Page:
Vaccines (Inactivated): Immunosuppressants may diminish the therapeutic effect of Vaccines (Inactivated). Management: Vaccine efficacy may be reduced. Complete all age-appropriate vaccinations at least 2 weeks prior to starting an immunosuppressant. If vaccinated during immunosuppressant therapy, revaccinate at least 3 months after immunosuppressant discontinuation. Consider therapy modification

Vaccines (Live): Immunosuppressants may enhance the adverse/toxic effect of Vaccines (Live). Immunosuppressants may diminish the therapeutic effect of Vaccines (Live). Management: Avoid use of live organism vaccines with immunosuppressants; live-attenuated vaccines should not be given for at least 3 months after immunosuppressants. Avoid combination

Warfarin: RomiDEPsin may enhance the anticoagulant effect of Warfarin. Monitor therapy

Adverse Reactions

>10%:

Cardiovascular: ECG changes (ST-T wave changes: 2% to 63%), hypotension (7% to 23%)

Central nervous system: Fatigue (53% to 77%), headache (15% to 34%), chills (11% to 17%)

Dermatologic: Pruritus (7% to 31%), dermatitis (≤27%), exfoliative dermatitis (≤27%)

Endocrine & metabolic: Hypocalcemia (4% to 52%), hyperglycemia (2% to 51%), hypoalbuminemia (3% to 48%), hyperuricemia (≤33%), hypomagnesemia (22% to 28%), hypermagnesemia (≤27%), hypophosphatemia (≤27%), hyponatremia (≤20%), hypokalemia (6% to 20%), weight loss (10% to 15%)

Gastrointestinal: Nausea (56% to 86%), anorexia (23% to 54%), vomiting (34% to 52%), dysgeusia (15% to 40%), constipation (12% to 40%), diarrhea (20% to 36%), abdominal pain (13% to 14%)

Hematologic & oncologic: Anemia (19% to 72%; grades 3/4: 3% to 28%), thrombocytopenia (17% to 72%; grades 3/4: ≤36%), neutropenia (11% to 66%; grades 3/4: 4% to 47%), lymphocytopenia (4% to 57%; grades 3/4: ≤37%), leukopenia (4% to 55%; grades 3/4: ≤45%)

Hepatic: Increased serum AST (3% to 28%), increased serum ALT (3% to 22%)

Infection: Infection (46% to 54%; including infection of central line)

Neuromuscular & skeletal: Weakness (53% to 77%)

Respiratory: Cough (18% to 21%), dyspnea (13% to 21%)

Miscellaneous: Fever (20% to 47%)

1% to 10%:

Cardiovascular: Tachycardia (≤10%), peripheral edema (6% to 10%), chest pain, deep vein thrombosis, edema, prolonged Q-T interval on ECG, pulmonary embolism, supraventricular cardiac arrhythmia, syncope, ventricular arrhythmia

Dermatologic: Cellulitis

Endocrine & metabolic: Dehydration

Gastrointestinal: Stomatitis (6% to 10%)

Hematologic & oncologic: Tumor lysis syndrome (1% to 2%), febrile neutropenia

Hepatic: Hyperbilirubinemia

Hypersensitivity: Hypersensitivity reaction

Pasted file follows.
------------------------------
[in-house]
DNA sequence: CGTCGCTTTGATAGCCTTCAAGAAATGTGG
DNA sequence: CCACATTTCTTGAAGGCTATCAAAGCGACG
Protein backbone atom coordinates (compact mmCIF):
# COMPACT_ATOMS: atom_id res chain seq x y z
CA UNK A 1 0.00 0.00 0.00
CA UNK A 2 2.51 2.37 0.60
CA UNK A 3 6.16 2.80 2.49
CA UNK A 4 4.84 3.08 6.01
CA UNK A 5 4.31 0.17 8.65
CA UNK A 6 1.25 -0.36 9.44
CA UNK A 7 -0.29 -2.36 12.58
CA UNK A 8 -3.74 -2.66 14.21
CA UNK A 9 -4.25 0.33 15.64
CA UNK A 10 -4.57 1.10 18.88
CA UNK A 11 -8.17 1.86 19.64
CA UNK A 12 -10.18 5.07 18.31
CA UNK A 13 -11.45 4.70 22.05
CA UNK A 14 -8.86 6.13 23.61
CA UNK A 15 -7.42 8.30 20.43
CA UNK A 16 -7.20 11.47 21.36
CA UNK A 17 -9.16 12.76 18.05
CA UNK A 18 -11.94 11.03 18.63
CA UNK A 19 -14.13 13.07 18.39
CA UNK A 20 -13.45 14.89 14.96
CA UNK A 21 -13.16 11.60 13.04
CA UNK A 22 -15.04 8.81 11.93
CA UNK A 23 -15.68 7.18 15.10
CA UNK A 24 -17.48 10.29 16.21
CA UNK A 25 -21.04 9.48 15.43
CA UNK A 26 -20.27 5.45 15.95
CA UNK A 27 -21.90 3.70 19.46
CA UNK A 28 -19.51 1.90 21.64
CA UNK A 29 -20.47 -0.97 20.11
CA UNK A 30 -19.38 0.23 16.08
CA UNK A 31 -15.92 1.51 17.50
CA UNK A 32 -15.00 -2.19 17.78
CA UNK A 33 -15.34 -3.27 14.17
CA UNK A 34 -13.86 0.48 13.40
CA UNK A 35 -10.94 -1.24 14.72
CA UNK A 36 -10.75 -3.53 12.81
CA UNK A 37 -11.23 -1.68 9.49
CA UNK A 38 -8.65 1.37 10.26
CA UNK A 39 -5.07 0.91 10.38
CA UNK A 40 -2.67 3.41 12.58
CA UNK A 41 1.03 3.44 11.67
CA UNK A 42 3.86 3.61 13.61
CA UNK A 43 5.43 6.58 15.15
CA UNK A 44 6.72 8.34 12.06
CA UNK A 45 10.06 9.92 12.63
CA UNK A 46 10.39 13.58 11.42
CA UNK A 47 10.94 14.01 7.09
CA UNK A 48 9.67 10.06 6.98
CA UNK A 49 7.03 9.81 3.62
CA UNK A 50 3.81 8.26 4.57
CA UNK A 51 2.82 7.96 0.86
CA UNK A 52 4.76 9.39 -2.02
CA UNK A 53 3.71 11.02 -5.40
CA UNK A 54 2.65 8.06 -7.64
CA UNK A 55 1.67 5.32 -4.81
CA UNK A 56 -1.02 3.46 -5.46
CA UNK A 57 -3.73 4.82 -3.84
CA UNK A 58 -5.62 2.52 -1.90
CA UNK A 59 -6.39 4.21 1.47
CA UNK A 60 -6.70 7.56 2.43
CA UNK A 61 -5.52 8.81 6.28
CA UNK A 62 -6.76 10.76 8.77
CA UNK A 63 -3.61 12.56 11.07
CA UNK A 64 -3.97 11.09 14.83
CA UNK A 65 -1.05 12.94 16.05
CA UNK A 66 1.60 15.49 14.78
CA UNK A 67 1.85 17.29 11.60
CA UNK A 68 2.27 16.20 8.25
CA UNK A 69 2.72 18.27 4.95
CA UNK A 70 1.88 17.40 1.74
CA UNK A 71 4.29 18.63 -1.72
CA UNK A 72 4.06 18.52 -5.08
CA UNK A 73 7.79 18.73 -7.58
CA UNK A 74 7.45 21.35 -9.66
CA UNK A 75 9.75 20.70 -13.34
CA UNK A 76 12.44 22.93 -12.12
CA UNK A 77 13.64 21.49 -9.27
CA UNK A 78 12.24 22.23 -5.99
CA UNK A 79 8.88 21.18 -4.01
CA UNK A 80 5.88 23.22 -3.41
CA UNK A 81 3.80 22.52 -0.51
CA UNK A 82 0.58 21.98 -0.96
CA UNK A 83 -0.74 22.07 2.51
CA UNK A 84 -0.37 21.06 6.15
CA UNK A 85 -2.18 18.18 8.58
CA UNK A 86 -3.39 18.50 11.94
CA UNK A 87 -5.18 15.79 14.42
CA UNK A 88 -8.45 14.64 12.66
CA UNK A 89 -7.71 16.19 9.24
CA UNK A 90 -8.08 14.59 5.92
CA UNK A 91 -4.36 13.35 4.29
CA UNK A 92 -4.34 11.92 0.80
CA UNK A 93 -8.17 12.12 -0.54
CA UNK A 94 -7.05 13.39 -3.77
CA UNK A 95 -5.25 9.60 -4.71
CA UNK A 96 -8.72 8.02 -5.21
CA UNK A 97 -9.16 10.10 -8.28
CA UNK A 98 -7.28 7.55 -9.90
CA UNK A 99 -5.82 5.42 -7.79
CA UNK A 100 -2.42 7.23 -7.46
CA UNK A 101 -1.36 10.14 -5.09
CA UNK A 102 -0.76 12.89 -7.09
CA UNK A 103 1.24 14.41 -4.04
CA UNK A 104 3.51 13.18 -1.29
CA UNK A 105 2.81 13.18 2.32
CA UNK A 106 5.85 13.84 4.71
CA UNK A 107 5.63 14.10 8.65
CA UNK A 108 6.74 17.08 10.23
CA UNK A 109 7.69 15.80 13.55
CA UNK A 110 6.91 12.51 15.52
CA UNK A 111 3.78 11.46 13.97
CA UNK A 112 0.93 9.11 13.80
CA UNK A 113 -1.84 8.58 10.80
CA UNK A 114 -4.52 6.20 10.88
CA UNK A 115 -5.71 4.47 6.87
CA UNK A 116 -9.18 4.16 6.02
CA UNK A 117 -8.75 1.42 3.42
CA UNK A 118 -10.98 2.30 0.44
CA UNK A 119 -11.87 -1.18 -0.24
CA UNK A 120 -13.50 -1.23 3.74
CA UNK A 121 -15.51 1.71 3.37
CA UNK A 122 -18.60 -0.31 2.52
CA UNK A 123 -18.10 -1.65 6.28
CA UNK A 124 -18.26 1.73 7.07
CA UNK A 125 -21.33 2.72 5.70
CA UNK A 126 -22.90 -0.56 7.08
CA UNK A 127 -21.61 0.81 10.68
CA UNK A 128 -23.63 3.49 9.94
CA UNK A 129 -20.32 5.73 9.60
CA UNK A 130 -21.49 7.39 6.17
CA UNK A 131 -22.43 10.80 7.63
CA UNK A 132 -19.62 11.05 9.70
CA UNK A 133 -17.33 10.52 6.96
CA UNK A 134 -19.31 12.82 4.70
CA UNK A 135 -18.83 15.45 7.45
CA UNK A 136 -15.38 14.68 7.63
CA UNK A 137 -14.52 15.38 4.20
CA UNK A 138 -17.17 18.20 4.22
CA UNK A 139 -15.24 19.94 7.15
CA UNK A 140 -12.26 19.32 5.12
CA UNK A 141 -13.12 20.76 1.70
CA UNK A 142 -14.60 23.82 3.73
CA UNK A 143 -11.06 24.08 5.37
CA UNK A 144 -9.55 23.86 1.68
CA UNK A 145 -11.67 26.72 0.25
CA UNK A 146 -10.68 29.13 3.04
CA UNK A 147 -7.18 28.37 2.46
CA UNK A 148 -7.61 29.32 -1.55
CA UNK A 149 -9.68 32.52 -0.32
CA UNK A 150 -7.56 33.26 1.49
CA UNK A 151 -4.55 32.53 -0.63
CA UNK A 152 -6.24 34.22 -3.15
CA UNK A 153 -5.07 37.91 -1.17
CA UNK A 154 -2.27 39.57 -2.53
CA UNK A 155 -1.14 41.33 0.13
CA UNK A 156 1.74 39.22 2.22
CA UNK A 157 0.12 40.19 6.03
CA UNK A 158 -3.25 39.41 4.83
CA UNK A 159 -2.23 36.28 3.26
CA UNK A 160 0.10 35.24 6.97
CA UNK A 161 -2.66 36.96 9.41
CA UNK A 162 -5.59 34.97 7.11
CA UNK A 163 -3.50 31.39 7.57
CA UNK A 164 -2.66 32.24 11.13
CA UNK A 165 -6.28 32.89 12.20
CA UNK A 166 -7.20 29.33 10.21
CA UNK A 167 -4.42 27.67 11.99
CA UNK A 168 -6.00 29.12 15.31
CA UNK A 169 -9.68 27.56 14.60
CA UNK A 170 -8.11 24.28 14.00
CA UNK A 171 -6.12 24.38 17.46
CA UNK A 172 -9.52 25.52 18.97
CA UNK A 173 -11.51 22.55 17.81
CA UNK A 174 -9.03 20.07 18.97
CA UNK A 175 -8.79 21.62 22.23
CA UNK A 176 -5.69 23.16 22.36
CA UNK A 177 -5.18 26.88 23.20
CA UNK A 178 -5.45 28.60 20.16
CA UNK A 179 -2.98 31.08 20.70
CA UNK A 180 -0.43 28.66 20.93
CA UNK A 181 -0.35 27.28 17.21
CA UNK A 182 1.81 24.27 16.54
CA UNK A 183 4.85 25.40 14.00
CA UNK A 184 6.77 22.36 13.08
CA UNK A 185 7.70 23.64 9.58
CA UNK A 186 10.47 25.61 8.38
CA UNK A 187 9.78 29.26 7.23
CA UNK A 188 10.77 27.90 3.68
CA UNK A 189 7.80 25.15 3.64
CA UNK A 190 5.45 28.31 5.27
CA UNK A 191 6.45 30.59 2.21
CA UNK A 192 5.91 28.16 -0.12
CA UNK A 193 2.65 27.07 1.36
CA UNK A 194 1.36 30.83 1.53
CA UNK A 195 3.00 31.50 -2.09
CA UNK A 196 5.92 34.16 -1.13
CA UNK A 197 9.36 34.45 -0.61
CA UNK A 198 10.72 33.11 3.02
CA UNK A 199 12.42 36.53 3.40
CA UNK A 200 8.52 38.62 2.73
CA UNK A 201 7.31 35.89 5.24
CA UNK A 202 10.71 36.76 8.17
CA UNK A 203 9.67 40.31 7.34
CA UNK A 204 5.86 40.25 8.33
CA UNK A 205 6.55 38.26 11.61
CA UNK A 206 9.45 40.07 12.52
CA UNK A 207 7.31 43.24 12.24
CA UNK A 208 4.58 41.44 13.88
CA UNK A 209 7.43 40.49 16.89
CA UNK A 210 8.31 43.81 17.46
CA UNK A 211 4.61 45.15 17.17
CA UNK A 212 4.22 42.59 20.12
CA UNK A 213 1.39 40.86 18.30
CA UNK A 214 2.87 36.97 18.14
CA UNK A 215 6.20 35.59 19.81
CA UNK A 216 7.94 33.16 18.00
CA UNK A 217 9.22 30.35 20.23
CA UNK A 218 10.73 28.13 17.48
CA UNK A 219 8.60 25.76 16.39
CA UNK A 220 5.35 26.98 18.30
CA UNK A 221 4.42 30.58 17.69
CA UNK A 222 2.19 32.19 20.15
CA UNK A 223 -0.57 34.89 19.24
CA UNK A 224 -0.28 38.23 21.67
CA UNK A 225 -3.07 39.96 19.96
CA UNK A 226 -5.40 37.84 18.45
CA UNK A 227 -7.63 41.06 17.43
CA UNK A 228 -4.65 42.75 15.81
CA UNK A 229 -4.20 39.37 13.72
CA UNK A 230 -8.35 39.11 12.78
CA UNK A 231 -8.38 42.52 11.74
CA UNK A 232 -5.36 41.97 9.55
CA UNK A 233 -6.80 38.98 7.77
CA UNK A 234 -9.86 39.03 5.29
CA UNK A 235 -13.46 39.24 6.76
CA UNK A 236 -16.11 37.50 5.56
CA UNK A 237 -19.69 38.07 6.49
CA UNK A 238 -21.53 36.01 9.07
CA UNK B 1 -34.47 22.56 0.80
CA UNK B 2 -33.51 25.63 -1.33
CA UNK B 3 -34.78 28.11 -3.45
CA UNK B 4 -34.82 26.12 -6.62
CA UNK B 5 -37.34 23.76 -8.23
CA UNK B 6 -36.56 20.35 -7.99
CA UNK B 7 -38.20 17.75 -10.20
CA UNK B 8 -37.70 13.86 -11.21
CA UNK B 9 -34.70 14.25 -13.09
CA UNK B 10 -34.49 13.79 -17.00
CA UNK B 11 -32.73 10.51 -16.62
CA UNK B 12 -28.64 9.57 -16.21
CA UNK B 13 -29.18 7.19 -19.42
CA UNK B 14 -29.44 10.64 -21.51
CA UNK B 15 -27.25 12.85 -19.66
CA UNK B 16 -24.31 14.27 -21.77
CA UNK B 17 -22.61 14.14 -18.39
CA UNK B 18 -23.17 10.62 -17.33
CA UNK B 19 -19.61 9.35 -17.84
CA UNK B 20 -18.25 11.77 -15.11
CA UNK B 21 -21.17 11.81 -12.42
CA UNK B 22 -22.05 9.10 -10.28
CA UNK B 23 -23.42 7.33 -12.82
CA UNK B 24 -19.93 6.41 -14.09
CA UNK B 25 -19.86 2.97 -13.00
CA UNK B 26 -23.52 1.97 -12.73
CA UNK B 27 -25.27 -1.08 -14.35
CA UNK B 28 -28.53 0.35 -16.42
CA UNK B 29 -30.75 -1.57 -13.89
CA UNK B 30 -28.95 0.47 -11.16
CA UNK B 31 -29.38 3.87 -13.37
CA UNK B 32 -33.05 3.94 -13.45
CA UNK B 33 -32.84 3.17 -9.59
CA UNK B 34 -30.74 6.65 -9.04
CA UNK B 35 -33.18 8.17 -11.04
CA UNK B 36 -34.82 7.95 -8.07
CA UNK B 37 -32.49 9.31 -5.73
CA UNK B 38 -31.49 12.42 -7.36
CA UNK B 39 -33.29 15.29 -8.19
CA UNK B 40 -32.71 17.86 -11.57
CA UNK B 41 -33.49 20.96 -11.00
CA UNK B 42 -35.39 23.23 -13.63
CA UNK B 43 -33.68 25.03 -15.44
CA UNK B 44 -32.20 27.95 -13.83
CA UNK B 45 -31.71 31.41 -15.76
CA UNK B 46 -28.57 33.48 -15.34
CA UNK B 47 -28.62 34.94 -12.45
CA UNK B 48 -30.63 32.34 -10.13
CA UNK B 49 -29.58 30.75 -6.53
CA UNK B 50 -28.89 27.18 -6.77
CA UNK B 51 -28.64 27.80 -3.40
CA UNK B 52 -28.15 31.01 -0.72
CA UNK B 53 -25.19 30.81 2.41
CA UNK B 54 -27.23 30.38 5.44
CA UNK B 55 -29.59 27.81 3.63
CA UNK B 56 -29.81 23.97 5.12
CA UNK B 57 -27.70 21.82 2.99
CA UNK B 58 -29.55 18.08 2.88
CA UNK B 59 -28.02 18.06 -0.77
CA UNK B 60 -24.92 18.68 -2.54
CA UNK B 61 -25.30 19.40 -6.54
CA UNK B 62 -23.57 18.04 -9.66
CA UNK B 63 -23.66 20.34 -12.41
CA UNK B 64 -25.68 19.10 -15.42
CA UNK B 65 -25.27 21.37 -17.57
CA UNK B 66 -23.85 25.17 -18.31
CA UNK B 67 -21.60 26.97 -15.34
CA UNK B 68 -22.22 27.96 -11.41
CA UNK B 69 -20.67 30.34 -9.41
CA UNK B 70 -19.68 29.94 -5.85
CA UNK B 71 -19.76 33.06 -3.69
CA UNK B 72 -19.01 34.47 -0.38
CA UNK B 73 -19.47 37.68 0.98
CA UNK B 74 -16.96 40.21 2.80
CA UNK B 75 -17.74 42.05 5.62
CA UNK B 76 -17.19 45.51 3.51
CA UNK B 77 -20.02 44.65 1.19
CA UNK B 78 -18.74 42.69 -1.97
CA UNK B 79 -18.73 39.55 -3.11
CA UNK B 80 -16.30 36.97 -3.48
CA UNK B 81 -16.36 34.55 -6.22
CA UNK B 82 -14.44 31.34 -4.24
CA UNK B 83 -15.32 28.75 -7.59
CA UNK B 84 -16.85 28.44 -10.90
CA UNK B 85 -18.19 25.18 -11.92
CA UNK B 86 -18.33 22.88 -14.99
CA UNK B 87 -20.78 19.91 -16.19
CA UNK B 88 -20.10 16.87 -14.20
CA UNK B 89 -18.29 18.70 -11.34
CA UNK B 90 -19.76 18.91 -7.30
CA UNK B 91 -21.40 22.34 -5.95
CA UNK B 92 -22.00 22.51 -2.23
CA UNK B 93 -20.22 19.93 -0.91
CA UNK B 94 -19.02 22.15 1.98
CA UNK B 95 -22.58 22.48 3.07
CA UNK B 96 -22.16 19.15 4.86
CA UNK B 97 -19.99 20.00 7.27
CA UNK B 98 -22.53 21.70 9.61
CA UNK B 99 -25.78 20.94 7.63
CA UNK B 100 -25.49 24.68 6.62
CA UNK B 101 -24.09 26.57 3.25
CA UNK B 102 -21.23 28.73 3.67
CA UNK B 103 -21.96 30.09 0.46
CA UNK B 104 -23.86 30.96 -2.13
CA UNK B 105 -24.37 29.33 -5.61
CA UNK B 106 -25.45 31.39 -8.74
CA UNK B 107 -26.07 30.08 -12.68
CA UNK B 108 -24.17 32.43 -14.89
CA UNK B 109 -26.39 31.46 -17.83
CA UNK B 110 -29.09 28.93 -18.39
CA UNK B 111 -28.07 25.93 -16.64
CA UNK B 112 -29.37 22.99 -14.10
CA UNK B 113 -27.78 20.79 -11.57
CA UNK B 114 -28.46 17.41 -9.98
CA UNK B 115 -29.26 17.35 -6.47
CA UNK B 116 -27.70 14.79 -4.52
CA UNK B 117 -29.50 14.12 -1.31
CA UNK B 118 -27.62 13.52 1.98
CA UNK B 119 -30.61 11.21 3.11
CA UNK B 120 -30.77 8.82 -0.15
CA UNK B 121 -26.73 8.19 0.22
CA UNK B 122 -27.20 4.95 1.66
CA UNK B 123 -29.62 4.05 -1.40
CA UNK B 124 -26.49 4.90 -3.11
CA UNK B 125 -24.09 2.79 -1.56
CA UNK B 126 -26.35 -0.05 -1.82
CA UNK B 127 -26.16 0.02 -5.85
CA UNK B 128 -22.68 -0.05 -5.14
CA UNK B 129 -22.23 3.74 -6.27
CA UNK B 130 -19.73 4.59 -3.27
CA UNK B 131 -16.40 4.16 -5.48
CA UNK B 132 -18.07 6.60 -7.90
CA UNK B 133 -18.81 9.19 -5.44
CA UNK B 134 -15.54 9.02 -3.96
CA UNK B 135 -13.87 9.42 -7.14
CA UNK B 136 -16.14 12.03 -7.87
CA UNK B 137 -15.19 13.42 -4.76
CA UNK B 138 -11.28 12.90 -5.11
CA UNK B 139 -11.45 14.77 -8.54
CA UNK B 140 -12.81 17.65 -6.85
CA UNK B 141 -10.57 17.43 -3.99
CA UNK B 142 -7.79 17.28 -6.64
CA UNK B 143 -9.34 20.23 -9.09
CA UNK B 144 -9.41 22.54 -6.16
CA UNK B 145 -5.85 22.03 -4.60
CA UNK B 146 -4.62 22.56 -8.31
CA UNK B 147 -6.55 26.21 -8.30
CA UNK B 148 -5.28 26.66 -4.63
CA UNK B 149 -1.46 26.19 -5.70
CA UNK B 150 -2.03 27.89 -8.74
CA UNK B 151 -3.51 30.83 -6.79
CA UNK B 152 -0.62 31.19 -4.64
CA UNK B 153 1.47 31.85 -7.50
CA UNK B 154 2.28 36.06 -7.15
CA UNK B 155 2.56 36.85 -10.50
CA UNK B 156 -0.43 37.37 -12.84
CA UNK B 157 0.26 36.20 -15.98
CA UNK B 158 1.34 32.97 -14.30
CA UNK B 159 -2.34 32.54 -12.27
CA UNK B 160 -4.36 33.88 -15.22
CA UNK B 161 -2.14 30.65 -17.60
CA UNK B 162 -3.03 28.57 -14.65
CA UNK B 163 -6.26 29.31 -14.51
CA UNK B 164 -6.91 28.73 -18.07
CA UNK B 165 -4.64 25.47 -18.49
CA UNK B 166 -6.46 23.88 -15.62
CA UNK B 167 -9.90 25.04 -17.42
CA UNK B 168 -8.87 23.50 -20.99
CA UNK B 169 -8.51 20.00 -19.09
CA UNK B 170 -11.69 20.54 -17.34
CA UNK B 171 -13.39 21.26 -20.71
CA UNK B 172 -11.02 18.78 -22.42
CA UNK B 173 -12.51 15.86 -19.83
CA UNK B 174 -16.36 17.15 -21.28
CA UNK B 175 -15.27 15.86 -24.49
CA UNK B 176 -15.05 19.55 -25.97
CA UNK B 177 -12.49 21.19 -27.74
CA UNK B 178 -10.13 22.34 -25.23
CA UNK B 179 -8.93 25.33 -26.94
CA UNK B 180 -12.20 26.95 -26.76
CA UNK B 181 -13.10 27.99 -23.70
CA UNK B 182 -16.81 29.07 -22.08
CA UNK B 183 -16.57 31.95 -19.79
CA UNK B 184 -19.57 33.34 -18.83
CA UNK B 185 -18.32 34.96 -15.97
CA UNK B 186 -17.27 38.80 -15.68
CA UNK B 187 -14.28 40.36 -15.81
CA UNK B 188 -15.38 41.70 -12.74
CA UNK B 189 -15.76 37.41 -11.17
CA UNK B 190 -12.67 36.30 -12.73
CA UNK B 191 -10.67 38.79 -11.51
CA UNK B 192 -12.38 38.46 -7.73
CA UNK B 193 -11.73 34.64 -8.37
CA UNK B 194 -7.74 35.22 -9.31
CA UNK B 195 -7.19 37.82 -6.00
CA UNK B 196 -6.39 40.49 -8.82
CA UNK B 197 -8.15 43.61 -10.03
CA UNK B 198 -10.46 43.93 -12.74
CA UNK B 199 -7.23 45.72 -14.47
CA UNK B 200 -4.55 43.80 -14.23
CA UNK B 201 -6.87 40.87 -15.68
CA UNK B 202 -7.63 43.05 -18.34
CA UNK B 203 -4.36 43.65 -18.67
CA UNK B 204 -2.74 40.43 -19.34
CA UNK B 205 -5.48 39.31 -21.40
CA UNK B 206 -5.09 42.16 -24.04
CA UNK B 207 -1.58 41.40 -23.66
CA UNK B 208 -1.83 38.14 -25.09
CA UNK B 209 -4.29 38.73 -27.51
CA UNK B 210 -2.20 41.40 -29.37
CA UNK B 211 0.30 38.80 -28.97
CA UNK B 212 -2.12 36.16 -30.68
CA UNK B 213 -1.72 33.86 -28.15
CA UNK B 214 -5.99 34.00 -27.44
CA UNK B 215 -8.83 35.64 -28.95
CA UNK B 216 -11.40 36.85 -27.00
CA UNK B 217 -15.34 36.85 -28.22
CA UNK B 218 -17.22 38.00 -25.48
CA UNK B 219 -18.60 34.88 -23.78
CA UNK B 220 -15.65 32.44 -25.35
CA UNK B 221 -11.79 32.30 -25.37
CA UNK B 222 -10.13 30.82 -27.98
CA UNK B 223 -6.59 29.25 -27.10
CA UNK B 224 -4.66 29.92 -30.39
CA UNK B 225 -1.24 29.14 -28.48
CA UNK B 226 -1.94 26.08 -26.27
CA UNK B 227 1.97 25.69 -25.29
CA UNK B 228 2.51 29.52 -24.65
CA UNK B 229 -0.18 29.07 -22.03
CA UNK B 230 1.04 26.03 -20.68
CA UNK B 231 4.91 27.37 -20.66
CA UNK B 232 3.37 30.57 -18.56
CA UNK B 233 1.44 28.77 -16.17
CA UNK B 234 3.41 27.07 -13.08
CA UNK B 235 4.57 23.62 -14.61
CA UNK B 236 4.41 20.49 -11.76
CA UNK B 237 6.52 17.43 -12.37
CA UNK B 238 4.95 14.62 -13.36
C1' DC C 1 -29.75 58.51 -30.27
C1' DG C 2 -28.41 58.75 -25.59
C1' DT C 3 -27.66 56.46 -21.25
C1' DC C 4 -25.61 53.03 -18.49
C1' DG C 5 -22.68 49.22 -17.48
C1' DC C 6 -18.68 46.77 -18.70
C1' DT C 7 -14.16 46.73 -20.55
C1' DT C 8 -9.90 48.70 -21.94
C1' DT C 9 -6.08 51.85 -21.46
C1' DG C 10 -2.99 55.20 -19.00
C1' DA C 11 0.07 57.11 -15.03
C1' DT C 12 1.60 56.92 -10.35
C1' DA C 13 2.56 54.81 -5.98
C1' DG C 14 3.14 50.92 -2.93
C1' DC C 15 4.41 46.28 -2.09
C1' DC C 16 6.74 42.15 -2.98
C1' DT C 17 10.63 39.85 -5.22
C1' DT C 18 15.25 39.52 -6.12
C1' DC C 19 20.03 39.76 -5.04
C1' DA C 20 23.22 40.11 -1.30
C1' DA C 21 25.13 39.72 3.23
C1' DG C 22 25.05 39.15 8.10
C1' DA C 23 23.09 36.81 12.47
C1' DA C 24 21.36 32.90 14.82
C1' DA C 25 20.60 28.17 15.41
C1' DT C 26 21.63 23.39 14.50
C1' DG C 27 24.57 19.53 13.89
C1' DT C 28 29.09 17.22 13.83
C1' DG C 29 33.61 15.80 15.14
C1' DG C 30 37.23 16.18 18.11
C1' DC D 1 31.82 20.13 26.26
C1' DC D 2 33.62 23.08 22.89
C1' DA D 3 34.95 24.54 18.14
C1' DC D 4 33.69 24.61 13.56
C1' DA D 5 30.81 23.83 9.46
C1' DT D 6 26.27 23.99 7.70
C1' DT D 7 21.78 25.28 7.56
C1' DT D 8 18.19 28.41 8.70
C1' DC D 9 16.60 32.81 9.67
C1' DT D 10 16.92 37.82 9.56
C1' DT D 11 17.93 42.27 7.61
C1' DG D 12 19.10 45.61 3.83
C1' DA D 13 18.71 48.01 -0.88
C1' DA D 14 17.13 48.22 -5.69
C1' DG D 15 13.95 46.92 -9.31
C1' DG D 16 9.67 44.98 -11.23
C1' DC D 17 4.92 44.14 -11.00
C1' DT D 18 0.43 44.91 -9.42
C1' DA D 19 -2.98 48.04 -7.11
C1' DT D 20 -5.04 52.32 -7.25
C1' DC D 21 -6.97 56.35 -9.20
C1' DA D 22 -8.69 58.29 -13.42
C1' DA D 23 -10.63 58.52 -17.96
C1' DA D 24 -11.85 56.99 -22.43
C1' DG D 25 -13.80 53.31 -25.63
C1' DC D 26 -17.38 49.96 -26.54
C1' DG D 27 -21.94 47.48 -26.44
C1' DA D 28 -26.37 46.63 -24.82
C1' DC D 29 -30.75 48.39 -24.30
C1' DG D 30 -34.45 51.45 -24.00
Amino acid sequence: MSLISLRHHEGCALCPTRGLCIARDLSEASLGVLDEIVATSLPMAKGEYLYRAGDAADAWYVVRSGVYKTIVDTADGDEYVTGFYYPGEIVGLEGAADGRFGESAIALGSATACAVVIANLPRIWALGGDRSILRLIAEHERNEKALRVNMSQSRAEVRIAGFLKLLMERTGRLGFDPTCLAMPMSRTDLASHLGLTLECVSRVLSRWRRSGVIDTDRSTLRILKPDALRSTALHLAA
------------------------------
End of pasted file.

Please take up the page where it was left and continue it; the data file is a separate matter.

Infection: Sepsis

Respiratory: Hypoxia, pneumonia, pneumonitis

<1%, postmarketing, and/or case reports: Acute renal failure, acute respiratory distress, atrial fibrillation, bacteremia, candidiasis, cardiac failure, cardiogenic shock, ischemic heart disease, multi-organ failure, reactivation of latent Epstein-Barr virus, respiratory failure, septic shock

Warnings/Precautions

Concerns related to adverse effects:

• Bone marrow suppression: Anemia, leukopenia, neutropenia, lymphopenia and thrombocytopenia may occur. May require dosage modification. Monitor blood counts during treatment.

• Gastrointestinal toxicity: Romidepsin is associated with a moderate emetic potential; antiemetics are recommended to prevent nausea and vomiting (Hesketh 2017; Roila 2016).

• Infection: Serious infections (occasionally fatal), including pneumonia, sepsis, and viral reactivation (eg, Epstein Barr and hepatitis B) have occurred during or within 30 days of treatment. Monitor patients with a history of hepatitis B infections closely for viral reactivation; consider antiviral prophylaxis. Epstein Barr reactivation leading to liver failure has also been reported, with ganciclovir antiviral prophylaxis failure in one case. The risk of life-threatening infection may be increased in patients who have received prior treatment with antilymphocytic monoclonal antibodies or who have disease involvement in the bone marrow.

• QTc prolongation/ECG changes: QTc prolongation has been observed; use caution in patients with a history of QTc prolongation, congenital long QT syndrome, with medications known to prolong the QT interval, or with pre-existing cardiac disease. Obtain baseline and periodic ECG (12-lead); monitor and correct electrolyte (potassium, magnesium, and calcium) abnormalities prior to and during treatment. T-wave and ST-segment changes have also been reported.